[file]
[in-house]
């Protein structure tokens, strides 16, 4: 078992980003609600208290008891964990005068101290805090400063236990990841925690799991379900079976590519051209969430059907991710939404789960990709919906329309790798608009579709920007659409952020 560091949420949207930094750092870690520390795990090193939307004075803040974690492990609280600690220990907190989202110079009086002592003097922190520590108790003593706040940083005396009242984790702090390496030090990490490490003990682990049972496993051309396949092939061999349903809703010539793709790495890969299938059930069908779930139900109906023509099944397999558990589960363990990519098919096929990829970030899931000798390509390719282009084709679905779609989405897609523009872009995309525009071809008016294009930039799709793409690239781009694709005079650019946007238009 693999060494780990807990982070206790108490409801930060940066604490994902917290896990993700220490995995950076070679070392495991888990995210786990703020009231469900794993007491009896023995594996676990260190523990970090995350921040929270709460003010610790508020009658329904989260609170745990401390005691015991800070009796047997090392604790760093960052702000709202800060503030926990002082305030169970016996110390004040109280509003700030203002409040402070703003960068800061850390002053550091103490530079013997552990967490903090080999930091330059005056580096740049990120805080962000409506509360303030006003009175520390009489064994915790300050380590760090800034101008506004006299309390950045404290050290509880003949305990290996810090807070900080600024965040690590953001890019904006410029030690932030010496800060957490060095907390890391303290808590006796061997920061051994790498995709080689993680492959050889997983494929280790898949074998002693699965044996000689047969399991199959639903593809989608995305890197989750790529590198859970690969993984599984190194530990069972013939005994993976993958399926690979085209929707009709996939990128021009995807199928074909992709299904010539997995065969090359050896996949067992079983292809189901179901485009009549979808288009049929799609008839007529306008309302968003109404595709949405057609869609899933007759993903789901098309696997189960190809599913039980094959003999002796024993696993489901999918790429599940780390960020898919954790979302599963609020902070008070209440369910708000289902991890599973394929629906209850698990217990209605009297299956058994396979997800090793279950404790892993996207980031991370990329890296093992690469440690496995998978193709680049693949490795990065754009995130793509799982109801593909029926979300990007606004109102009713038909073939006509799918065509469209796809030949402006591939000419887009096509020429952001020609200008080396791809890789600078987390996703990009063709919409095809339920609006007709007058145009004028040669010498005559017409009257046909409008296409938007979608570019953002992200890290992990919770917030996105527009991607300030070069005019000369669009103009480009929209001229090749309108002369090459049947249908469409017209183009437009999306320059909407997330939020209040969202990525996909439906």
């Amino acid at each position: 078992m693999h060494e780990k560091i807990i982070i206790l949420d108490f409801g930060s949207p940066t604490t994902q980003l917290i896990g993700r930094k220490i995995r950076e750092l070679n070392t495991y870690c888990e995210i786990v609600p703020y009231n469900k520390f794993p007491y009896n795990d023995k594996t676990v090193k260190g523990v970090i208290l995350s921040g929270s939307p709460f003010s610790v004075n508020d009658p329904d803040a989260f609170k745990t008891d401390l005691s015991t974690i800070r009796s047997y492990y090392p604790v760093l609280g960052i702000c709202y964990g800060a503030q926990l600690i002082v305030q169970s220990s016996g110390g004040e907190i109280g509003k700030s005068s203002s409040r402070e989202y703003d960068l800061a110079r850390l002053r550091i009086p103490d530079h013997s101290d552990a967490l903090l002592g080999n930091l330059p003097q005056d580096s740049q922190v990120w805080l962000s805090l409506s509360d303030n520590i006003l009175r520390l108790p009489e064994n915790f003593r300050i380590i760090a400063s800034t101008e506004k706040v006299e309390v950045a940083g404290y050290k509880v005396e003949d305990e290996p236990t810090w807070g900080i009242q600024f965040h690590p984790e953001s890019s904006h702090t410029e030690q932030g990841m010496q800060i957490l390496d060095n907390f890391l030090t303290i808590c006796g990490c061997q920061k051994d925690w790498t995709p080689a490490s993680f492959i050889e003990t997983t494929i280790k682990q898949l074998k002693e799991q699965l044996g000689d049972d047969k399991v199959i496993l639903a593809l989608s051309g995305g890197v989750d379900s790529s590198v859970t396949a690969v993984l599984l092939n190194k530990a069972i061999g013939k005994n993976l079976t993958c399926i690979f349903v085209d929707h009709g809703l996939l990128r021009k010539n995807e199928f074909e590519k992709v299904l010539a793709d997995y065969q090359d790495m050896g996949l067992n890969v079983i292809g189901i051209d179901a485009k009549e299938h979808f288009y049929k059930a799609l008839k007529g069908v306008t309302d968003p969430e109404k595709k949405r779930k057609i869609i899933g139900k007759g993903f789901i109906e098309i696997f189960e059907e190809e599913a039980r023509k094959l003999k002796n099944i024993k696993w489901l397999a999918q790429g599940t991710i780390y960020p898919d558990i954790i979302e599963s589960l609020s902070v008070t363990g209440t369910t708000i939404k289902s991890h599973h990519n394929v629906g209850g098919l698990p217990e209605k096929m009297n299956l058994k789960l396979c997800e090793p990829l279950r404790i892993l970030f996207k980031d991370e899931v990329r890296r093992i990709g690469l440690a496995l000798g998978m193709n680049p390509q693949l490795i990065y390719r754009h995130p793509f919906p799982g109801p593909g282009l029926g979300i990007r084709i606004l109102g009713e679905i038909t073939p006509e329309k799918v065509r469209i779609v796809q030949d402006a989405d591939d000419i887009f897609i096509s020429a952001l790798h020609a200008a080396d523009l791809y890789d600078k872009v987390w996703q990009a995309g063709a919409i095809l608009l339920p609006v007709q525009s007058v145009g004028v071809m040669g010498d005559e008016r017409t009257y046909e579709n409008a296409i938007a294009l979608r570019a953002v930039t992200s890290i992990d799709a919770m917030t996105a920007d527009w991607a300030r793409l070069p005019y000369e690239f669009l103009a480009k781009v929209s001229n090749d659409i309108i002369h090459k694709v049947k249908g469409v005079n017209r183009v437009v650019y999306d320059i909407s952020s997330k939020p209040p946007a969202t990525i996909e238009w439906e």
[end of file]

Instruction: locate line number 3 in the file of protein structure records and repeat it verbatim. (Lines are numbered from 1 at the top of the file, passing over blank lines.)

């Amino acid at each position: 078992m693999h060494e780990k560091i807990i982070i206790l949420d108490f409801g930060s949207p940066t604490t994902q980003l917290i896990g993700r930094k220490i995995r950076e750092l070679n070392t495991y870690c888990e995210i786990v609600p703020y009231n469900k520390f794993p007491y009896n795990d023995k594996t676990v090193k260190g523990v970090i208290l995350s921040g929270s939307p709460f003010s610790v004075n508020d009658p329904d803040a989260f609170k745990t008891d401390l005691s015991t974690i800070r009796s047997y492990y090392p604790v760093l609280g960052i702000c709202y964990g800060a503030q926990l600690i002082v305030q169970s220990s016996g110390g004040e907190i109280g509003k700030s005068s203002s409040r402070e989202y703003d960068l800061a110079r850390l002053r550091i009086p103490d530079h013997s101290d552990a967490l903090l002592g080999n930091l330059p003097q005056d580096s740049q922190v990120w805080l962000s805090l409506s509360d303030n520590i006003l009175r520390l108790p009489e064994n915790f003593r300050i380590i760090a400063s800034t101008e506004k706040v006299e309390v950045a940083g404290y050290k509880v005396e003949d305990e290996p236990t810090w807070g900080i009242q600024f965040h690590p984790e953001s890019s904006h702090t410029e030690q932030g990841m010496q800060i957490l390496d060095n907390f890391l030090t303290i808590c006796g990490c061997q920061k051994d925690w790498t995709p080689a490490s993680f492959i050889e003990t997983t494929i280790k682990q898949l074998k002693e799991q699965l044996g000689d049972d047969k399991v199959i496993l639903a593809l989608s051309g995305g890197v989750d379900s790529s590198v859970t396949a690969v993984l599984l092939n190194k530990a069972i061999g013939k005994n993976l079976t993958c399926i690979f349903v085209d929707h009709g809703l996939l990128r021009k010539n995807e199928f074909e590519k992709v299904l010539a793709d997995y065969q090359d790495m050896g996949l067992n890969v079983i292809g189901i051209d179901a485009k009549e299938h979808f288009y049929k059930a799609l008839k007529g069908v306008t309302d968003p969430e109404k595709k949405r779930k057609i869609i899933g139900k007759g993903f789901i109906e098309i696997f189960e059907e190809e599913a039980r023509k094959l003999k002796n099944i024993k696993w489901l397999a999918q790429g599940t991710i780390y960020p898919d558990i954790i979302e599963s589960l609020s902070v008070t363990g209440t369910t708000i939404k289902s991890h599973h990519n394929v629906g209850g098919l698990p217990e209605k096929m009297n299956l058994k789960l396979c997800e090793p990829l279950r404790i892993l970030f996207k980031d991370e899931v990329r890296r093992i990709g690469l440690a496995l000798g998978m193709n680049p390509q693949l490795i990065y390719r754009h995130p793509f919906p799982g109801p593909g282009l029926g979300i990007r084709i606004l109102g009713e679905i038909t073939p006509e329309k799918v065509r469209i779609v796809q030949d402006a989405d591939d000419i887009f897609i096509s020429a952001l790798h020609a200008a080396d523009l791809y890789d600078k872009v987390w996703q990009a995309g063709a919409i095809l608009l339920p609006v007709q525009s007058v145009g004028v071809m040669g010498d005559e008016r017409t009257y046909e579709n409008a296409i938007a294009l979608r570019a953002v930039t992200s890290i992990d799709a919770m917030t996105a920007d527009w991607a300030r793409l070069p005019y000369e690239f669009l103009a480009k781009v929209s001229n090749d659409i309108i002369h090459k694709v049947k249908g469409v005079n017209r183009v437009v650019y999306d320059i909407s952020s997330k939020p209040p946007a969202t990525i996909e238009w439906e």